Chapter 7: Where everybody knows your name

By August 2010 I was more than ready to hit the road again. The last-ditch efforts I made to save my marriage had failed, and things were getting even worse. As I was leaving, she cornered me and demanded my credit card information, claiming she would need it to pay bills – even though I’d made sure everything was taken care of before leaving. I was too afraid to say no. The only thing I could be sure of was that she’d never hurt the dogs, so at least I knew they’d be taken care of during my absence.

Meeting Brandy, August 2010

Meeting Brandy, August 2010

One of the first stops on my trip was in Illinois to meet a long time friend from Second Life, Brandy. She is an ambitious and talented woman who has worked for me with my online business ventures for several years. She survived an abusive relationship, and was one of the first people to recognize the signs in my relationship and tell me that what was happening to me was wrong. She has been a very supportive friend, and it was great to meet at last.


If I ever write my memoirs, I will seriously consider titling the book “A Place to Pee”. In Iowa, I had to go to 3 different places to find a properly wheelchair accessible bathroom. Yep, in Iowa I can get married, but not take a whiz, apparently. Such is the tale of my life!


We made good time to Boston, stopping as usual for a night at my dad’s house along the way. Driving through upstate New York, we passed a little town that seemed like heaven, nestled in the woods with a lake and adorable little houses with docks. The peace and tranquility I felt moved me deeply, and I held onto the images of that place in my mind like a talisman. I know it gets godawful cold and snowy in the winter, but the New England countryside is one of the most peaceful and calming places I’ve ever seen. The forests, the light fog up in the hills, all the lakes and rivers…I feel so alive there.

As we drove through Western Mass. I remembered that I once seriously considered moving there even though I’d never even visited, because it’s an amazing place for both scenery and culture. It was one of those “the road not traveled” moments. Too many roads I didn’t travel that perhaps I should have – but now I no longer feel it’s too late.

Massachusetts State House

Massachusetts State House

When I lived in Boston in the summer of 1994, wheelchair access left a lot to be desired. 16 years later I was hoping for some improvements, but it was a mixed bag. Many individual businesses and buildings are now accessible, but public transportation remains terrible. Many subway stops are still not accessible. However, there are accessible cabs, which is a major improvement on New York City.


While in Boston I had the chance to go whale watching for the first time. I loved having a chance to see these majestic animals up close, yet free and in their natural environment. (You won’t catch me going to Sea World anytime soon.) I also enjoyed the rich culinary bounty of the sea, including pastry wrapped halibut with leeks, and “lazy man lobster” – they remove it from the shell for you, convenient for people with disabilities!

"General Hooker Entrance" to the Statehouse

“General Hooker Entrance” to the Statehouse

Boston of course played a major role in the founding of the United States; I got to see many sites on the Freedom Trail, including Faneuil Hall, Massachusetts State House, the Park Street Church, and Granary Burying Ground (sadly not wheelchair accessible).  I also went to Cheers and had a beer, but nobody knew my name.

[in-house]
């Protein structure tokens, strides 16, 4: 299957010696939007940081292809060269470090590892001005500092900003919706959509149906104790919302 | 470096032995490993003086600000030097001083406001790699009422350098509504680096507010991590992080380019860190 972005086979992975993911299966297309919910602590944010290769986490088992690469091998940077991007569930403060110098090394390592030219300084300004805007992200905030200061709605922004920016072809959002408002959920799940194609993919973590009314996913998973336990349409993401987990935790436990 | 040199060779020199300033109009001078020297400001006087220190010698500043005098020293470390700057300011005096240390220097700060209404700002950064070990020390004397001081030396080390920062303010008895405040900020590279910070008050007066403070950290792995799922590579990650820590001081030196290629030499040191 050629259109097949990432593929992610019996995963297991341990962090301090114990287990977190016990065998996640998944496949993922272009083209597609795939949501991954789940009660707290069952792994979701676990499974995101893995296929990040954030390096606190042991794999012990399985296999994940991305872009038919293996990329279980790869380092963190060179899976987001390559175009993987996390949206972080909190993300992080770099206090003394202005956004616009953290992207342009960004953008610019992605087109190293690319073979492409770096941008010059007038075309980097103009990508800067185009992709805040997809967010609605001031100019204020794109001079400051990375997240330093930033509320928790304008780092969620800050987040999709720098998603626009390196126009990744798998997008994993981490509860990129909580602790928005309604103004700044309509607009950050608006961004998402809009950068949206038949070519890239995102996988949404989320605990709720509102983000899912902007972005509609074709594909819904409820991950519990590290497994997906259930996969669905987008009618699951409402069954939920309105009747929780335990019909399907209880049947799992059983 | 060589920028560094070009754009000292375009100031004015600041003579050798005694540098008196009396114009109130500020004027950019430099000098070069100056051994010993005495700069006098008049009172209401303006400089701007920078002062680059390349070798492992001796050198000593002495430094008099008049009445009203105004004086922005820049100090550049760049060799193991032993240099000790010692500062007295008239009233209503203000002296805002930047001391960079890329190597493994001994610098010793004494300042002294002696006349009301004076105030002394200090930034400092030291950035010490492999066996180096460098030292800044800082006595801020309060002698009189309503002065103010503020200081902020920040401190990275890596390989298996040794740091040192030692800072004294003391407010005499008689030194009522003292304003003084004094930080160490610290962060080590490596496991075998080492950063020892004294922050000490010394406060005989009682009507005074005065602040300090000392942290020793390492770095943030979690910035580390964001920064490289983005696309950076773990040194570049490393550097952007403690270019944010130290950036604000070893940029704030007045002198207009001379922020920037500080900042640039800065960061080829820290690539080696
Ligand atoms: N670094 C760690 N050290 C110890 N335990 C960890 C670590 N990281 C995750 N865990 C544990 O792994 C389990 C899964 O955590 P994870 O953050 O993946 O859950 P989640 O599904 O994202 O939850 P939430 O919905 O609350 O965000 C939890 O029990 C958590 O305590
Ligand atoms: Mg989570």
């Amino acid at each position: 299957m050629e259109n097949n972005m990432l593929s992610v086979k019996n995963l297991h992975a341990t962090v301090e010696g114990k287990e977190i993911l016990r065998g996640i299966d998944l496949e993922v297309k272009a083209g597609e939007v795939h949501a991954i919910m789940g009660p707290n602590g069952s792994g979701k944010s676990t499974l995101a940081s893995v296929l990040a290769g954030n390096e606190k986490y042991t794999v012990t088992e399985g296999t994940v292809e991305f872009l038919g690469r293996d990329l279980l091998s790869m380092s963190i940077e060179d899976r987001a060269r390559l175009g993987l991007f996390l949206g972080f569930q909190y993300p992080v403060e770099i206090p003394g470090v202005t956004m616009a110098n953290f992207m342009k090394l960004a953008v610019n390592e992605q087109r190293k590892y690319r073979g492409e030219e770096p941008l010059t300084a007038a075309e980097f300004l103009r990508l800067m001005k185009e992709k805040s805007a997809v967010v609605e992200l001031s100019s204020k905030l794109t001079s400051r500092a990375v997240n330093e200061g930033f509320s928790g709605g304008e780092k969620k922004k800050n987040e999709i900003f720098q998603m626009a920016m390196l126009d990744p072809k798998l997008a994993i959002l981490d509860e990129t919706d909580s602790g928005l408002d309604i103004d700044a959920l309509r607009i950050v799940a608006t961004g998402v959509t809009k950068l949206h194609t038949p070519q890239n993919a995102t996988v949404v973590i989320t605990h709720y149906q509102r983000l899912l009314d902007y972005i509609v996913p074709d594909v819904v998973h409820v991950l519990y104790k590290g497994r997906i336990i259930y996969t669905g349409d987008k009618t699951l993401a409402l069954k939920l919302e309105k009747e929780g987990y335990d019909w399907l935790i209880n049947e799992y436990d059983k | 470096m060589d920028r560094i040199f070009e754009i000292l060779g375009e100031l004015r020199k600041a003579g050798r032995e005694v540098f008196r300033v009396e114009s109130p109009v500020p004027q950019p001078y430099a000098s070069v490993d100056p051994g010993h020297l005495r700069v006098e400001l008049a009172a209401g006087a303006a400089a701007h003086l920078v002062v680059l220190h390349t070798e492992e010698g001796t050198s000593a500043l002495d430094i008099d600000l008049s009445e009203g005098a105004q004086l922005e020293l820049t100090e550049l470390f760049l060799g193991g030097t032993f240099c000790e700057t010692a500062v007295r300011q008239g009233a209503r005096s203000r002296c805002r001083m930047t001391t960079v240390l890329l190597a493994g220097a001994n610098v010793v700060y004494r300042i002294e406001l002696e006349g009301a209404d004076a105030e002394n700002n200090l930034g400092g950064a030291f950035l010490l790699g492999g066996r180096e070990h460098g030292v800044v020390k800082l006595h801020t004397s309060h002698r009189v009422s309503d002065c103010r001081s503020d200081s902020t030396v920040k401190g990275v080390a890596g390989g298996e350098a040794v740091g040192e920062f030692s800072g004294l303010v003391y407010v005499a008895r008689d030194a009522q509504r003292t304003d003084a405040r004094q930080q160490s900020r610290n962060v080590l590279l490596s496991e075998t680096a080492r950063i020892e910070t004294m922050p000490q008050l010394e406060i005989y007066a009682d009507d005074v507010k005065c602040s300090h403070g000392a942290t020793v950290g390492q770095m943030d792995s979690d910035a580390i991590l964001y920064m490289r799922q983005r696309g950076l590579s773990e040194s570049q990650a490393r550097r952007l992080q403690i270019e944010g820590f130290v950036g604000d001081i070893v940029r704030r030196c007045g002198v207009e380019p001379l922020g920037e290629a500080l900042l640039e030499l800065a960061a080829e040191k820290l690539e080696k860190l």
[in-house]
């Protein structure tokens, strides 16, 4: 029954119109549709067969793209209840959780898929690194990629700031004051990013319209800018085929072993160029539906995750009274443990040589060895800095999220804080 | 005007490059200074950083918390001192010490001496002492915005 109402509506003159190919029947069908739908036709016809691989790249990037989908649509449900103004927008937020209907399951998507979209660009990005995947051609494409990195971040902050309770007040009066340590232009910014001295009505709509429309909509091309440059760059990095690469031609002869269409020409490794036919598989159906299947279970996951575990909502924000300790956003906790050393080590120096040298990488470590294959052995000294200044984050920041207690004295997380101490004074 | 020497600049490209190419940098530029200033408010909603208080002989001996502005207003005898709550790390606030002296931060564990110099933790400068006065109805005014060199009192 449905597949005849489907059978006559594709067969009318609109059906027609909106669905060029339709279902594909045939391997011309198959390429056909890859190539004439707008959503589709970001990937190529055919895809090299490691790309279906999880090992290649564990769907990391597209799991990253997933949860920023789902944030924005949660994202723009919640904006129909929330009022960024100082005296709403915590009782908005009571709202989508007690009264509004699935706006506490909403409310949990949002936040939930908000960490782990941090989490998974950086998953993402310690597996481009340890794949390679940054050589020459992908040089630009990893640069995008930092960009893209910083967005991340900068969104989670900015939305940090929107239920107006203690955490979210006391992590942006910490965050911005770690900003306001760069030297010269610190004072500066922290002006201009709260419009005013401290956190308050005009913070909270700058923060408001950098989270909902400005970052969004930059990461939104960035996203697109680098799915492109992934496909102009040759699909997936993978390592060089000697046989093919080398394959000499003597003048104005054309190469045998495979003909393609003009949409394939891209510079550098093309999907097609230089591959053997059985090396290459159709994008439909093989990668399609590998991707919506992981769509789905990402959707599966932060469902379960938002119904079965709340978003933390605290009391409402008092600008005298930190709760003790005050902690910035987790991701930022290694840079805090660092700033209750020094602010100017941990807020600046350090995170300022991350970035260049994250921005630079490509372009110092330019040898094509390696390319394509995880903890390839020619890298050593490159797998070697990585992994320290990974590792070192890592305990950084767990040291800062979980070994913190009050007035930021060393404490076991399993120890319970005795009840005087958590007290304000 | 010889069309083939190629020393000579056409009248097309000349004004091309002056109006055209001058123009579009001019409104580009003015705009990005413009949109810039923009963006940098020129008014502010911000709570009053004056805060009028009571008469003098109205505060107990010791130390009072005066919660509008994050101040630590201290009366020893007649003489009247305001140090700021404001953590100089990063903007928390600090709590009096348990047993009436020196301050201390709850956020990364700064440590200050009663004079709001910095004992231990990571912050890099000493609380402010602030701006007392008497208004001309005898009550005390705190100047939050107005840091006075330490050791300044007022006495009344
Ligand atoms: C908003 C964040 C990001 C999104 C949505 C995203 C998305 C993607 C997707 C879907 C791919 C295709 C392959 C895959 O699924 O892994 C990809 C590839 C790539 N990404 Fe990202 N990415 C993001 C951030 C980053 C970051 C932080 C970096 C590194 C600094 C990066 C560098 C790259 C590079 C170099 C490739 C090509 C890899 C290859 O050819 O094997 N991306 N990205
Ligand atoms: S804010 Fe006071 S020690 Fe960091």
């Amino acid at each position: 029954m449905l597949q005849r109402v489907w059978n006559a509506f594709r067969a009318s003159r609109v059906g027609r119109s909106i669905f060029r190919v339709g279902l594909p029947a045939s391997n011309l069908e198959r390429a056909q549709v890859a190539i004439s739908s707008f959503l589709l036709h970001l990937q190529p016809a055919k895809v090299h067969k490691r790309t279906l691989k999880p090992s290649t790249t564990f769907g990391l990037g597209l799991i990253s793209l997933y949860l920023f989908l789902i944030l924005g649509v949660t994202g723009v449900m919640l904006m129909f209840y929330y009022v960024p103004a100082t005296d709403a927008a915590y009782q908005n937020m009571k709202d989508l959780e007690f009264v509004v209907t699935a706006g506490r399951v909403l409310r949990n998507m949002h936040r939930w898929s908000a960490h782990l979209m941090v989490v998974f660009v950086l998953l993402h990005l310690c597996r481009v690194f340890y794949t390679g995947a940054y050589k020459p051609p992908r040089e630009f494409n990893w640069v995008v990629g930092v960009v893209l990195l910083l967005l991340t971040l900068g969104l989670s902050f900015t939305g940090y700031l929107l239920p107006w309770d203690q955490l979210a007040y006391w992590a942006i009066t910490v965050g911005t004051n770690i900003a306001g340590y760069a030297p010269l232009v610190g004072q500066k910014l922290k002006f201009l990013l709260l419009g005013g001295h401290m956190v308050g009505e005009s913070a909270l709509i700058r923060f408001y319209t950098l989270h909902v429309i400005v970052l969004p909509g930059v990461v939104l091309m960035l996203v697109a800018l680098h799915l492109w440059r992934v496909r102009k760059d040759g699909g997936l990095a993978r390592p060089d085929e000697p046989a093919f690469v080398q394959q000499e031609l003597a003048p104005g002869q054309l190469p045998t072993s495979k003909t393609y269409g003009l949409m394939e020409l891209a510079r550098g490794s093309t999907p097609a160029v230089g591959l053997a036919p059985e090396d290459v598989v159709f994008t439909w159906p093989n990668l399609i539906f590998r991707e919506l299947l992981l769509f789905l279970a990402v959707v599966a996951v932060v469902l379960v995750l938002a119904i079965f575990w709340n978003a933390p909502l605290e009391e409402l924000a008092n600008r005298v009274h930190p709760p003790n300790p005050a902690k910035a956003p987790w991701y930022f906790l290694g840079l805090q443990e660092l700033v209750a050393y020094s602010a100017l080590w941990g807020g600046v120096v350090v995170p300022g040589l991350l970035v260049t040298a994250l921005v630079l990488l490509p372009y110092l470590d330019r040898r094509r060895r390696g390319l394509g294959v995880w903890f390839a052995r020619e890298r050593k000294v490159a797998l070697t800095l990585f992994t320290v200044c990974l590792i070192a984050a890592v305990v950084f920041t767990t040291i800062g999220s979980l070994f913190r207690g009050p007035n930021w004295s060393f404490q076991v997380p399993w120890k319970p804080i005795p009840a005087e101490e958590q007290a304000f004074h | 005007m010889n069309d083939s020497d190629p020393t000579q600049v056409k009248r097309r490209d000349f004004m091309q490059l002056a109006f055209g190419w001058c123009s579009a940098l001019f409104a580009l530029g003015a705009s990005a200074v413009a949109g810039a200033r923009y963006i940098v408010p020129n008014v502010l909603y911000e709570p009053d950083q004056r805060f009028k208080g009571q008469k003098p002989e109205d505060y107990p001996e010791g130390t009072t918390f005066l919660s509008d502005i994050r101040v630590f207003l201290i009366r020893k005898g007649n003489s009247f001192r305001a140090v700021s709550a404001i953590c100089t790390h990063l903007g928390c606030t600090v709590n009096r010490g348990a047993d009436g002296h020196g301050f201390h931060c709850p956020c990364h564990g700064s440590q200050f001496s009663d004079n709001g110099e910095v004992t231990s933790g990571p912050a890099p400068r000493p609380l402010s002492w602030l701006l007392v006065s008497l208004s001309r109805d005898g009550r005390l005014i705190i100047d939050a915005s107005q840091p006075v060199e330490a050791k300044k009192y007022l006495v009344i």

Driving a wheelchair across bricks and cobblestones, both ubiquitous in Boston, is like taking all one’s internal organs and tossing them in a washing machine. Ouch. At least it burns a lot of that despised belly fat. If I lived there I would be thin in no time!

Boston's brick sidewalks are tough on wheelchair users!

Boston’s brick sidewalks are tough on wheelchair users!

Cheers - Yes, there's a lift to get downstairs!

Cheers – Yes, there’s a lift to get downstairs!


The next day it was time for everyone to start arriving for the Second Life Community Convention. It was a gathering of some friends I’d met before, and others I’d been eagerly awaiting to meet. Tamra was there, along with several other friends from the Connecticut jam,  Lauren Weyland the famous Second Life comedian, an organist who came all the way from Austria, and Jean Munro, who has become a great friend. Jean also has a mobility disability, and we connected over that and our shared love of music. She’s a wonderful person with a beautiful voice, and we had a great afternoon of going shopping for party supplies and then singing late into the night.

With Jean and other convention attendees

With Jean and other convention attendees

The next day the convention swung into full gear with the CEO of Second Life giving his infamous “fast, easy, and fun” speech – which as you can imagine led to quite a few jokes and parody songs. I spoke on a panel about business in Second Life, and the musicians gathered at an art center at an old nearby building for a night of fun. Strangely the building had an elevator, but no ramp at the entrance, so I had several drunk Irishmen lift me and my wheelchair up and down the steps. An unforgettable experience!

 While in Boston, I got a sticker for the back of my wheelchair that says “Do one thing every day that scares you.” -Eleanor Roosevelt. Considering what a chicken I am, this isn’t really that difficult, but still advice I really want, no, need, to live by. Others may think that traveling cross-country like I do would be scary, but it gives me strength and courage to confront situations that are much more frightening, far closer to home.


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